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Research Papers: Mechanisms and Robotics

Compliant Wireform Mechanisms

[+] Author and Article Information
Tyler M. Pendleton

Department of Mechanical Engineering, Brigham Young University, Provo, UT 84602

Brian D. Jensen1

Department of Mechanical Engineering, Brigham Young University, Provo, UT 84602bdjensen@byu.edu

Ron Mongeon, Spring Works, Salt Lake City, Utah, January, 2006.

1

Corresponding author.

J. Mech. Des 130(12), 122302 (Oct 21, 2008) (6 pages) doi:10.1115/1.2991132 History: Received November 13, 2007; Revised July 22, 2008; Published October 21, 2008

This paper presents an alternative to fabrication methods commonly used in compliant mechanisms research, resulting in a new class of compliant mechanisms called wireform mechanisms. This technique integrates torsional springs made of formed wire into compliant mechanisms. In this way the desired force, stiffness, and motion can be achieved from a single piece of formed wire. Two techniques of integrating torsion springs are fabricated and modeled: helical coil torsion springs and torsion bars. Because the mechanisms are more complex than ordinary springs, simplified models, which aid in design, are presented, which represent the wireform mechanisms as rigid-body mechanisms using the pseudo-rigid-body model. The method is demonstrated through the design of a mechanically tristable mechanism. The validity of the simplified models is discussed by comparison to finite element models and, in the case of the torsion-bar mechanism, to experimental measurements.

FIGURES IN THIS ARTICLE
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Copyright © 2008 by American Society of Mechanical Engineers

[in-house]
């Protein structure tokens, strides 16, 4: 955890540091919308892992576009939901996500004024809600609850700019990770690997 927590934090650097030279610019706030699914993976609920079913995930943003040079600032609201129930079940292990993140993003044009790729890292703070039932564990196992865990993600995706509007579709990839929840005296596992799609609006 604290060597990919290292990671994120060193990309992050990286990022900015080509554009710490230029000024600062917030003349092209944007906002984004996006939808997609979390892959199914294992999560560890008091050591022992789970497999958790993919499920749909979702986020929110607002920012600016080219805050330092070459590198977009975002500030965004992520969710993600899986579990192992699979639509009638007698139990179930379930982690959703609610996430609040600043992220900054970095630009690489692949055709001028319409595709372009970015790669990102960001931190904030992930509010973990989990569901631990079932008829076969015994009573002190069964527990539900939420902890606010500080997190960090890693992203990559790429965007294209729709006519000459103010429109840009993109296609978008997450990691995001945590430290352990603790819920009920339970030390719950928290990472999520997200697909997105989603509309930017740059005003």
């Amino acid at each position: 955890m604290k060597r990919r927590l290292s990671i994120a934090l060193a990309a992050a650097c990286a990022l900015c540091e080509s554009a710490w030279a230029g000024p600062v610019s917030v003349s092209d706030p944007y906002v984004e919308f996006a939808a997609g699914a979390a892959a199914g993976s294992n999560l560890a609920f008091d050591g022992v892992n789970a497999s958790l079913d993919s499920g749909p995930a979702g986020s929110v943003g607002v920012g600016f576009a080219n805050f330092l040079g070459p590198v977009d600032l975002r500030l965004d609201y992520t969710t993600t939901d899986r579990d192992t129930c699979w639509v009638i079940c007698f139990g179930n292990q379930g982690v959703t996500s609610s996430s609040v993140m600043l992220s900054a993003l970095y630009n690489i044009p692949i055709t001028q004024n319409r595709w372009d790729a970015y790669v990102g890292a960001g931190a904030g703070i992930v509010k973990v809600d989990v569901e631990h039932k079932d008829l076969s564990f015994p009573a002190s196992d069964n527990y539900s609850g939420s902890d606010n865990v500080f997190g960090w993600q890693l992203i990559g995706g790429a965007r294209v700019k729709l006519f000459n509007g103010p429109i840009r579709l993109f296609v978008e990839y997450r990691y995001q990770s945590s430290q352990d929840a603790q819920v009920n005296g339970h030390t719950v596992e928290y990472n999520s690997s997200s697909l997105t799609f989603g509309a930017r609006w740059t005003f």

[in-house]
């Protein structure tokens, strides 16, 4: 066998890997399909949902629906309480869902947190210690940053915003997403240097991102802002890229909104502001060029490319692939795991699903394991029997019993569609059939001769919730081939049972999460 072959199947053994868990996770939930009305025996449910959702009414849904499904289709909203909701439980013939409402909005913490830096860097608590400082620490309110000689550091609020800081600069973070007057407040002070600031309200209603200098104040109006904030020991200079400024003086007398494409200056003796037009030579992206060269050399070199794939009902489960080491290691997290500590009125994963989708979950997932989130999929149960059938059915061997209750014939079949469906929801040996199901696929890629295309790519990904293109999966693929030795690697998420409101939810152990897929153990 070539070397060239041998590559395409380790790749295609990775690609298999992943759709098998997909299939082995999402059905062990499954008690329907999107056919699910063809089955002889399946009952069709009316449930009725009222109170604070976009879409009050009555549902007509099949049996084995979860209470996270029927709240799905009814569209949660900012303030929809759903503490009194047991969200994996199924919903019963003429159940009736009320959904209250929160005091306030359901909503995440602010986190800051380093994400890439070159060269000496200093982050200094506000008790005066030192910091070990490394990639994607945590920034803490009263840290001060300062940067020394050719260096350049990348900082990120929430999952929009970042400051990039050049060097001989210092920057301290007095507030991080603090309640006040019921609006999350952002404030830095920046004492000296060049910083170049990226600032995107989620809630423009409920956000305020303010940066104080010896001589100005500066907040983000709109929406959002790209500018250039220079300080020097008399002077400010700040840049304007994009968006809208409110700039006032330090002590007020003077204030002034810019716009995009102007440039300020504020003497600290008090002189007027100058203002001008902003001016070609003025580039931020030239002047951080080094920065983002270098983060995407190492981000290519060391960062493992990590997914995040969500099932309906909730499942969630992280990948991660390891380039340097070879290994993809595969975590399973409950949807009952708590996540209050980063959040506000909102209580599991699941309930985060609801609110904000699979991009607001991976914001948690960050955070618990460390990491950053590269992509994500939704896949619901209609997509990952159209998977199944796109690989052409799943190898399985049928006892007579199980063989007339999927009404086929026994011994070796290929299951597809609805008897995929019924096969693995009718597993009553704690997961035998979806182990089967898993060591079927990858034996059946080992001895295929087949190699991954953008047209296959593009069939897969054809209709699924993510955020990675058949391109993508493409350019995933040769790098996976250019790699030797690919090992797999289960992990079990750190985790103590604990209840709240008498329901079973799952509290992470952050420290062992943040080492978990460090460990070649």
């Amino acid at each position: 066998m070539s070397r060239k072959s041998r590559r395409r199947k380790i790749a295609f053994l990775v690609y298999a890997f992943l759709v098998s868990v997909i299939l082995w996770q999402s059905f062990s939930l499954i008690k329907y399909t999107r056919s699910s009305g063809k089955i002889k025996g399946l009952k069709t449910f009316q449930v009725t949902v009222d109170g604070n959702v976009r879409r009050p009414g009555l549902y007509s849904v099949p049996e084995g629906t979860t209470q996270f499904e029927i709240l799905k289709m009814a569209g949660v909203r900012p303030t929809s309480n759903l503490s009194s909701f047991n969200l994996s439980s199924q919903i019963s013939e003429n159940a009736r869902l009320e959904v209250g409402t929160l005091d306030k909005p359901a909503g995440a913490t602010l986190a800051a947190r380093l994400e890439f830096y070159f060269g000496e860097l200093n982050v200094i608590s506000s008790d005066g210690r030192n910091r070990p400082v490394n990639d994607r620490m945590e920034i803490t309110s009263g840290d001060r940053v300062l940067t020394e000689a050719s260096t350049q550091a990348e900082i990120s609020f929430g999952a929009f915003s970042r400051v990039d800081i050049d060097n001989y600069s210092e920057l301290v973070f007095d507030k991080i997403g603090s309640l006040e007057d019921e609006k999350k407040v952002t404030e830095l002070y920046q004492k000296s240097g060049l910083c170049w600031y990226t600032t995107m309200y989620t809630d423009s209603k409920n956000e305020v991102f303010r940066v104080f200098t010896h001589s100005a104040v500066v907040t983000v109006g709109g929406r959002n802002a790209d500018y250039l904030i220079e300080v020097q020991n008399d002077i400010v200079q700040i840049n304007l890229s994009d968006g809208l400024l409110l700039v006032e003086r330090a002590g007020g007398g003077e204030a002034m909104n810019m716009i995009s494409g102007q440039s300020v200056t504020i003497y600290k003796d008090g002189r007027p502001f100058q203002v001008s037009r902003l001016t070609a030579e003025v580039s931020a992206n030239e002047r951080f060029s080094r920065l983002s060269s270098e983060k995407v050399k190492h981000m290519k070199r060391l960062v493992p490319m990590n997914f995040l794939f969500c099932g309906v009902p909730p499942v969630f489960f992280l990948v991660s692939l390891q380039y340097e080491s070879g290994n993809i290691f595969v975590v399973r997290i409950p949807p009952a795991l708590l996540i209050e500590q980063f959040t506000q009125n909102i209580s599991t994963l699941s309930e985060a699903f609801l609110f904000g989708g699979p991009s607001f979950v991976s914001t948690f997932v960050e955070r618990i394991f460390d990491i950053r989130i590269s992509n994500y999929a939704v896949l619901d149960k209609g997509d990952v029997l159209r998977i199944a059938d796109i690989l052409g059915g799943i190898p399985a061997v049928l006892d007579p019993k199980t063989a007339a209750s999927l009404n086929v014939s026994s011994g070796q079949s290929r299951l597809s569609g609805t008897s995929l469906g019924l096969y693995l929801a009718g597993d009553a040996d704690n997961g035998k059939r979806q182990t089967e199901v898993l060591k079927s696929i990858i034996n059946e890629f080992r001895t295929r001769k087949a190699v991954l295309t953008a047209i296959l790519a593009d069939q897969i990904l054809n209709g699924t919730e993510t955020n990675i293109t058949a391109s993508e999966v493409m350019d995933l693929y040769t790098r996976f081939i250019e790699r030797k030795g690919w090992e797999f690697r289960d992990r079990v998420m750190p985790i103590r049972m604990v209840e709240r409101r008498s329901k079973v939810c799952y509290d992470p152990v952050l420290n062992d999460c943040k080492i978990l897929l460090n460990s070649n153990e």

Topics: Mechanisms , Springs , Torsion , Wire
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Figures

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Figure 1

Dimensions (in millimeters) of the original tristable mechanism, fabricated by milling polypropylene sheets

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Figure 2

Schematic (a) of a wireform mechanism and (b) its model

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Figure 3

Dimensions (in millimeters) of the large coil mechanism

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Figure 4

Dimensions (in millimeters) of the small coil mechanism

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Figure 5

Comparison of the predicted moment-angular deflection curves of the two coil mechanism models (the PRBM and the FEA model) for the large coil mechanism. The moment is applied to the wire section between the two coil springs.

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Figure 6

Comparison of the predicted moment-angular deflection curves of the two coil mechanism models for the small coil mechanism. The moment is applied to the wire section between the two coil springs.

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Figure 7

Photographs of two different tristable compliant mechanisms with torsional springs

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Figure 8

Isometric, auxiliary, and front views of the torsion-bar mechanism, showing model parameters (shading is added for clarity to describe how the mechanism works)

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Figure 9

Photographs of the torsion-bar mechanism prototype hinge. Dashed lines in the closeup show parts of the mechanism obscured by the plastic.

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Figure 10

Experimental setup for force-deflection measurements of the compliant tristable torsion-bar mechanism

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Figure 11

Force-deflection curves comparing the measured values to the values predicted by the models

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